Hormonal birth control includes oral contraceptives (the pill), patches, injections, and implantable devices (IUDs). 

Starting, stopping, or changing hormonal birth control can affect cycle length and cause breakthrough bleeding (bleeding between periods) or amenorrhea (absence of a period). This includes minor adjustments like a change in dosing, brands, or a switch to generic. 

Birth Control Period Bleeding

Bleeding that occurs when you are on hormonal birth control differs from a true period because hormonal contraceptives prevent ovulation. It is withdrawal bleeding due to synthetic hormone variations.

Consult a healthcare provider if:

  • Cycle variations don’t even out within a few months.
  • Cramping, bleeding, or other symptoms interfere with daily life.
  • You have questions about nonhormonal birth control methods (diaphragm, sponge, condoms, sponge, spermicides, or Phexxi) during the adjustment.


Pregnancy typically causes you to miss your period. Variations in menstrual cycles can also occur due to hormonal shifts after delivery or pregnancy loss.

Pregnancy can also cause implantation bleeding when the embryo first burrows into the uterus. This type of bleeding usually occurs about 10 to 14 days after conception.

Implantation bleeding is typically lighter than menstrual bleeding. Some women mistake it for their period because it often occurs around the same time. 

If you think you may be pregnant, consider a home pregnancy test and consult a healthcare provider if it is positive. 


Polycystic ovary syndrome (PCOS) causes the ovaries to produce extra androgens (a sex hormone more abundant in males than females). One of the most common symptoms is absent periods or shorter or longer than average cycles. 

Females with PCOS may only have six to eight periods per year and may also experience the following:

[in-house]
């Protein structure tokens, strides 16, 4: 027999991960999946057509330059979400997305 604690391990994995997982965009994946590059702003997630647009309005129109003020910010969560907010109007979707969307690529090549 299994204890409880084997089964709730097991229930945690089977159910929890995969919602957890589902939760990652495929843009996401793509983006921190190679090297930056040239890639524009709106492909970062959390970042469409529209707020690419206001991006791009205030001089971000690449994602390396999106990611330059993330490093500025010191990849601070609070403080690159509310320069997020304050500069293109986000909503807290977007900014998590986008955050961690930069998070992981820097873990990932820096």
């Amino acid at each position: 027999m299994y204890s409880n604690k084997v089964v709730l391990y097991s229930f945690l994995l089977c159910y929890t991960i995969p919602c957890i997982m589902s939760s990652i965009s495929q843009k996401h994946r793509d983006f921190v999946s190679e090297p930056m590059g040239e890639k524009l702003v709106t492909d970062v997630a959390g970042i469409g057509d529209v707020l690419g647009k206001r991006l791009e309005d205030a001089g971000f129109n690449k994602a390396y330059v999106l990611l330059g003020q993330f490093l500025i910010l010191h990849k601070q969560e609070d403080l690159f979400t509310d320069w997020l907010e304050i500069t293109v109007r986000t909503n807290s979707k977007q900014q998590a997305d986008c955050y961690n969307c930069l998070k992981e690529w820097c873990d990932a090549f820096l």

• Weight gain 
  • Infertility 
  • Acne
  • Hair thinning 
  • Excess body and facial hair
  • Sleep apnea
  • Mental health disorders

The following are types of treatments healthcare providers may consider for PCOS.

  • Hormonal birth control
  • Weight loss assistance (women with excess weight and PCOS have more regular periods when they lose 5% to 10% of their body weight)
  • Glucophage (metformin)
  • Infertility treatment


Endometriosis is when endometrial-like tissue grows outside of the uterus (womb) and can cause:

  • Changes in menstrual cycle length and bleeding times
  • Excessive cramping
  • Pelvic (between the hips) pain
  • Pain after sex
  • Painful urination (peeing) or bowel movements (pooping)
  • Infertility 

The first line of treatment for PCOS is typically hormonal birth control and nonsteroidal anti-inflammatory drugs (NSAIDs), such as Advil or Motrin (ibuprofen).

Endometrial Hyperplasia 

Endometrial hyperplasia is when the uterine (womb) lining thickens abnormally. It’s due to excess estrogen and a lack of progesterone. It can cause:

  • Menstrual cycles that are shorter than 21 days
  • Heavy bleeding 
  • Breakthrough bleeding
  • Bleeding after menopause

Possible underlying causes include:

  • Nolvadex (tamoxifen)
  • Estrogen therapy
  • PCOS
  • Having obesity
  • Perimenopause or menopause

Healthcare providers typically treat endometrial hyperplasia with progestin, a type of synthetic progesterone in a pill, shot, vaginal cream, or intrauterine device (IUD).

Uterine Fibroids

Uterine fibroids are benign (noncancerous) growths in the uterus. They can cause:

  • Heavy bleeding or cramping
  • Shorter menstrual cycles
  • Longer bleeding times
  • Breakthrough bleeding
  • Painful sex
  • Anemia (low red blood cells)
  • Infertility